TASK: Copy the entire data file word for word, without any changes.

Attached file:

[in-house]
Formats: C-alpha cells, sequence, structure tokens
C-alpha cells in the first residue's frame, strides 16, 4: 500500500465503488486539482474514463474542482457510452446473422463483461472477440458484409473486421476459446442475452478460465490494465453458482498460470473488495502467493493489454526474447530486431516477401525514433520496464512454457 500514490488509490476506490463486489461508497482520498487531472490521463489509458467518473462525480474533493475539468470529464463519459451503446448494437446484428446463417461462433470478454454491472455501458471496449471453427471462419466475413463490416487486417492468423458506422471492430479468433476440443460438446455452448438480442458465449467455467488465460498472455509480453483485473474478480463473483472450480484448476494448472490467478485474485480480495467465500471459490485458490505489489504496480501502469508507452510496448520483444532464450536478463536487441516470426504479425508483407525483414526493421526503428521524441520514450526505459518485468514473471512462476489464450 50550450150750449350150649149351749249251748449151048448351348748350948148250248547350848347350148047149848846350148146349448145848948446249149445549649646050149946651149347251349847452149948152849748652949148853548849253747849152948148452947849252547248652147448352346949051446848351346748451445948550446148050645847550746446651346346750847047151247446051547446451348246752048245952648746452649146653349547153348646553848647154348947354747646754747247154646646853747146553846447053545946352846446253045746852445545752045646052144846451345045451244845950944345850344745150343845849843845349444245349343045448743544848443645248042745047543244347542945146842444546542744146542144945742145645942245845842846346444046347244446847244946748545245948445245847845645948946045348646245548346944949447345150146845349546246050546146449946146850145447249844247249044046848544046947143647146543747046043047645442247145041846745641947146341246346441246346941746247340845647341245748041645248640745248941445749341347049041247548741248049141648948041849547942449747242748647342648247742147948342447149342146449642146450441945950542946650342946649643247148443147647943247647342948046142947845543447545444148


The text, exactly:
[in-house]
Formats: C-alpha cells, sequence, structure tokens
C-alpha cells in the first residue's frame, strides 16, 4: 500500500465503488486539482474514463474542482457510452446473422463483461472477440458484409473486421476459446442475452478460465490494465453458482498460470473488495502467493493489454526474447530486431516477401525514433520496464512454457 500514490488509490476506490463486489461508497482520498487531472490521463489509458467518473462525480474533493475539468470529464463519459451503446448494437446484428446463417461462433470478454454491472455501458471496449471453427471462419466475413463490416487486417492468423458506422471492430479468433476440443460438446455452448438480442458465449467455467488465460498472455509480453483485473474478480463473483472450480484448476494448472490467478485474485480480495467465500471459490485458490505489489504496480501502469508507452510496448520483444532464450536478463536487441516470426504479425508483407525483414526493421526503428521524441520514450526505459518485468514473471512462476489464450 50550450150750449350150649149351749249251748449151048448351348748350948148250248547350848347350148047149848846350148146349448145848948446249149445549649646050149946651149347251349847452149948152849748652949148853548849253747849152948148452947849252547248652147448352346949051446848351346748451445948550446148050645847550746446651346346750847047151247446051547446451348246752048245952648746452649146653349547153348646553848647154348947354747646754747247154646646853747146553846447053545946352846446253045746852445545752045646052144846451345045451244845950944345850344745150343845849843845349444245349343045448743544848443645248042745047543244347542945146842444546542744146542144945742145645942245845842846346444046347244446847244946748545245948445245847845645948946045348646245548346944949447345150146845349546246050546146449946146850145447249844247249044046848544046947143647146543747046043047645442247145041846745641947146341246346441246346941746247340845647341245748041645248640745248941445749341347049041247548741248049141648948041849547942449747242748647342648247742147948342447149342146449642146450441945950542946650342946649643247148443147647943247647342948046142947845543447545444148